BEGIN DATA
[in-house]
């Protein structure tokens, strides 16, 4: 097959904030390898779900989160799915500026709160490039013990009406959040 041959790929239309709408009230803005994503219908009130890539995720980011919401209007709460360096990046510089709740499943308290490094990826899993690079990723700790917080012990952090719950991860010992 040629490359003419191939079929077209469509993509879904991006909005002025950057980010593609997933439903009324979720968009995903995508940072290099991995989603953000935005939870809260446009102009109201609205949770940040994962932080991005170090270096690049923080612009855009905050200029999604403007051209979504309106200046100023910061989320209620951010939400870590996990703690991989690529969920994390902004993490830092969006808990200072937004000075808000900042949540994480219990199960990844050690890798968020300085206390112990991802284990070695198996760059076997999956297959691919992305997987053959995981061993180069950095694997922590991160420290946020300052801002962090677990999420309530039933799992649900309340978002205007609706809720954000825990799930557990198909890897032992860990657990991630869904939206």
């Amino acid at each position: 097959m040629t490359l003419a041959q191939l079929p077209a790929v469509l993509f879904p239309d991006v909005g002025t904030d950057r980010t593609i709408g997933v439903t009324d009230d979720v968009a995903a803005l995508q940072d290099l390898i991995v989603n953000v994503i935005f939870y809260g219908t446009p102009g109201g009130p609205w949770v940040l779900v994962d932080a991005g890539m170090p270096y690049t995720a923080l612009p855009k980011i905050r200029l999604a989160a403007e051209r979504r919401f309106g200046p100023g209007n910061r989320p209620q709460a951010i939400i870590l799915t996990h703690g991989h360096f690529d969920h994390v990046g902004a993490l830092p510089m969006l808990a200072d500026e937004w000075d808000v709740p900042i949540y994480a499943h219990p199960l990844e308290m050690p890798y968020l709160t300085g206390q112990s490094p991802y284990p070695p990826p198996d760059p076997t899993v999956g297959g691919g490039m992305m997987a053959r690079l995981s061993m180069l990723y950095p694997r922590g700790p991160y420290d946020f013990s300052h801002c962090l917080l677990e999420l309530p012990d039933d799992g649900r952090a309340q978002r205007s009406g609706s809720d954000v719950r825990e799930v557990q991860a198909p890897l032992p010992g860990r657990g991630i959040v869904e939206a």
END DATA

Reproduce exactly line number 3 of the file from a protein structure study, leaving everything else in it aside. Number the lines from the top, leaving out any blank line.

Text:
């Amino acid at each position: 097959m040629t490359l003419a041959q191939l079929p077209a790929v469509l993509f879904p239309d991006v909005g002025t904030d950057r980010t593609i709408g997933v439903t009324d009230d979720v968009a995903a803005l995508q940072d290099l390898i991995v989603n953000v994503i935005f939870y809260g219908t446009p102009g109201g009130p609205w949770v940040l779900v994962d932080a991005g890539m170090p270096y690049t995720a923080l612009p855009k980011i905050r200029l999604a989160a403007e051209r979504r919401f309106g200046p100023g209007n910061r989320p209620q709460a951010i939400i870590l799915t996990h703690g991989h360096f690529d969920h994390v990046g902004a993490l830092p510089m969006l808990a200072d500026e937004w000075d808000v709740p900042i949540y994480a499943h219990p199960l990844e308290m050690p890798y968020l709160t300085g206390q112990s490094p991802y284990p070695p990826p198996d760059p076997t899993v999956g297959g691919g490039m992305m997987a053959r690079l995981s061993m180069l990723y950095p694997r922590g700790p991160y420290d946020f013990s300052h801002c962090l917080l677990e999420l309530p012990d039933d799992g649900r952090a309340q978002r205007s009406g609706s809720d954000v719950r825990e799930v557990q991860a198909p890897l032992p010992g860990r657990g991630i959040v869904e939206a």